Before giving kids a cell phone, parents face
decisions on features, plans, rules and maturity.
by Carolyn Jabs
Cell phones have now absorbed most of the cool digital technology from the past ten years. Listen to music? Snap a picture? Watch a movie? Play a game? Browse the Internet? Locate a friend? Send a text message? A cell phone can do it all. Often, the phones are so loaded with features that an actual phone call seems like an afterthought.
These multi-tasking devices pre--sent a real dilemma for parents. Children as young as age 6 are eager to have their own cell phones. And many parents are now convinced that being able to reach their children anyplace and anytime is a crucial part of keeping them safe.
Unfortunately, the typical cell phone also gives children portable, unsupervised access to multiple modes of communication, to virtually unlimited media and to strangers. All the careful precautions parents take in other settings to shield kids from dangerous people and inappropriate media can be undermined as soon as a child gets a cell phone. Although phone companies were slow to appreciate this problem, more and more are offering parents the kinds of controls routinely found on computers.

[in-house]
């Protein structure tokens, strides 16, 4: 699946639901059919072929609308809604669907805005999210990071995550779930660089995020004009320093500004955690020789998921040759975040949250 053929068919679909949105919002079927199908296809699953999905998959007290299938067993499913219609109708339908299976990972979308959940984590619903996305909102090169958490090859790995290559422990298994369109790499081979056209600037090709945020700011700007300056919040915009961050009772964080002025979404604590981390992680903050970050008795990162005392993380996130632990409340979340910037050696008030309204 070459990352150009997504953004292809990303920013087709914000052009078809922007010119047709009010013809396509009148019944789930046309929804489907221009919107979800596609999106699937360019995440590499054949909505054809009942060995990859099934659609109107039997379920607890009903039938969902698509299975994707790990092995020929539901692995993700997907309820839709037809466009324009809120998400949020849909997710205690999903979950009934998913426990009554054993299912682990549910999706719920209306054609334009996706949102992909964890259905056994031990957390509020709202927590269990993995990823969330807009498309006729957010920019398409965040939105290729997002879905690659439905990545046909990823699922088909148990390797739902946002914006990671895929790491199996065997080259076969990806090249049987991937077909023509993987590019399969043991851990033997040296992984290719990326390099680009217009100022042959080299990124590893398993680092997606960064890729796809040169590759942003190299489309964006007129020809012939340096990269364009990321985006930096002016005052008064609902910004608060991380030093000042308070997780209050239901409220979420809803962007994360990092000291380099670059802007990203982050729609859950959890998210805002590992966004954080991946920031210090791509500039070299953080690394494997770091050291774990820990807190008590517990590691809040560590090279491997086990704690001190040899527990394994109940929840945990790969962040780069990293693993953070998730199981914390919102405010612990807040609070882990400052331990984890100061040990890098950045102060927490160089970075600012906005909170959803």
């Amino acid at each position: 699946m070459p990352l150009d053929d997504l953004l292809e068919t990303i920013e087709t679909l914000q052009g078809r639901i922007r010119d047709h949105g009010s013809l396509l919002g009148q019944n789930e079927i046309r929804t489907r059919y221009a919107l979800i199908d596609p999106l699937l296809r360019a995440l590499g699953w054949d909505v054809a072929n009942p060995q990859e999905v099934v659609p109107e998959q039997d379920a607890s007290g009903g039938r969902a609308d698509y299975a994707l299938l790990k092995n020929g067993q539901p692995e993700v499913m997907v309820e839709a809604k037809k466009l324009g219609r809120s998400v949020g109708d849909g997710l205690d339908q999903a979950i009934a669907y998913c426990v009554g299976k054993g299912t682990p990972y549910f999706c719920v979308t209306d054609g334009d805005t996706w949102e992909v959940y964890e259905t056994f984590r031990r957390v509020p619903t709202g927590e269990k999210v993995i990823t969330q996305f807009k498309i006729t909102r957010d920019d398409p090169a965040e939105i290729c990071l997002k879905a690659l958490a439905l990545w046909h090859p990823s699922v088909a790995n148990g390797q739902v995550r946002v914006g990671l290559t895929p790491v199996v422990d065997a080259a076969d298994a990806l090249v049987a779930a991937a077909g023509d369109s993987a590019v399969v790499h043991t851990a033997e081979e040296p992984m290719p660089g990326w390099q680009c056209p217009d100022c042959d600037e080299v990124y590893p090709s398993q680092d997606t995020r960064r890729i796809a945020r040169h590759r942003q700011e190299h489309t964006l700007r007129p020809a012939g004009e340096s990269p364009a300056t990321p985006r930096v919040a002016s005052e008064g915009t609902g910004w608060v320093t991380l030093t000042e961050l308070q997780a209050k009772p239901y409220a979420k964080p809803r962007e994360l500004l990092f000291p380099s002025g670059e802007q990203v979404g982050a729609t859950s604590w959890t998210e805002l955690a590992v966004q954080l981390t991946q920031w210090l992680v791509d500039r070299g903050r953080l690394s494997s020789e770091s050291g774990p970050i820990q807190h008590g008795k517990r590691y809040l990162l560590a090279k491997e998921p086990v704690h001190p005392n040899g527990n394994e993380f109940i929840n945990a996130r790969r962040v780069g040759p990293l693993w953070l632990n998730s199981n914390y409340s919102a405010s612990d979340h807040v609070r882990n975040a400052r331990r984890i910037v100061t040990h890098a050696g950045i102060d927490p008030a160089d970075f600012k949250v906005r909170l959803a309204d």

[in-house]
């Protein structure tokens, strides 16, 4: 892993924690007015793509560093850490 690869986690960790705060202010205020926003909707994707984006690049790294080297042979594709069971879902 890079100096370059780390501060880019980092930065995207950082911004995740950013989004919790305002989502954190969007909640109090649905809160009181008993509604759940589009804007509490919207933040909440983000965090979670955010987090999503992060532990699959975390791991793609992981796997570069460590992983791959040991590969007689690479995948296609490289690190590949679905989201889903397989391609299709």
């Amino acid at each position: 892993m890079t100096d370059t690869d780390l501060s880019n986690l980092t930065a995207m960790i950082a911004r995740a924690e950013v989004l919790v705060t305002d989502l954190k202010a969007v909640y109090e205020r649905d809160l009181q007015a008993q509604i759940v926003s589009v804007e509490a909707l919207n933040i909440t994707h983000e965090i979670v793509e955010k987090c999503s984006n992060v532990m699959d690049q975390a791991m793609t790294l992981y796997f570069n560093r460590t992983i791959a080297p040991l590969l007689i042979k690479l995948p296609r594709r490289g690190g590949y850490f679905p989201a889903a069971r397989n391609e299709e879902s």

AT&T, for example, has a new program called Smart Limits which lets parents limit Internet access and block downloads. Another phone service called Kajeet features a pay-as-you-go contract which gives parents control over how much a child spends and when the phone can be used.
Promising as these developments are, they don’t cover most phones and carriers. In general, parents will start the search for a cell phone by asking basic consumer questions about local coverage and pricing plans.
When it comes to a phone for a child, however, parents need to take the extra step of asking tough questions that will put them firmly in charge of what their child can and can’t do with the phone.
Here are some of the issues parents face.
Is your child old or responsible enough to keep track of a phone? One in four cell phones is lost, stolen or damaged. Losing a cell phone is costly. Replacement insurance might be available, but that will add to your bill. Also, if your child is going to leave the phone in a backpack or on the bench at the soccer game, its usefulness as a security device is seriously compromised.
Is a starter phone a good idea? Some companies offer phone-like devices that can make and receive calls only from numbers programmed by parents.
Firefly’s colorful glow Phone limits calls to 20 pre-selected phone numbers. The more utilitarian Tic-Talk lets kids call specific numbers and play educational games from Leapfrog. These phones may be acceptable to very young children, but parents of slightly older kids are likely to do better with a very simple, inexpensive cell phone that can be set up to limit incoming and outgoing calls.
Should the phone have photo or video capabilities? Yes, it’s fun to snap spontaneous pictures. On the other hand, the digital images taken by cell phones often compromise privacy. Will your child have the judgment to delete, or never make, images that reveal too much or hurt a friend’s feelings?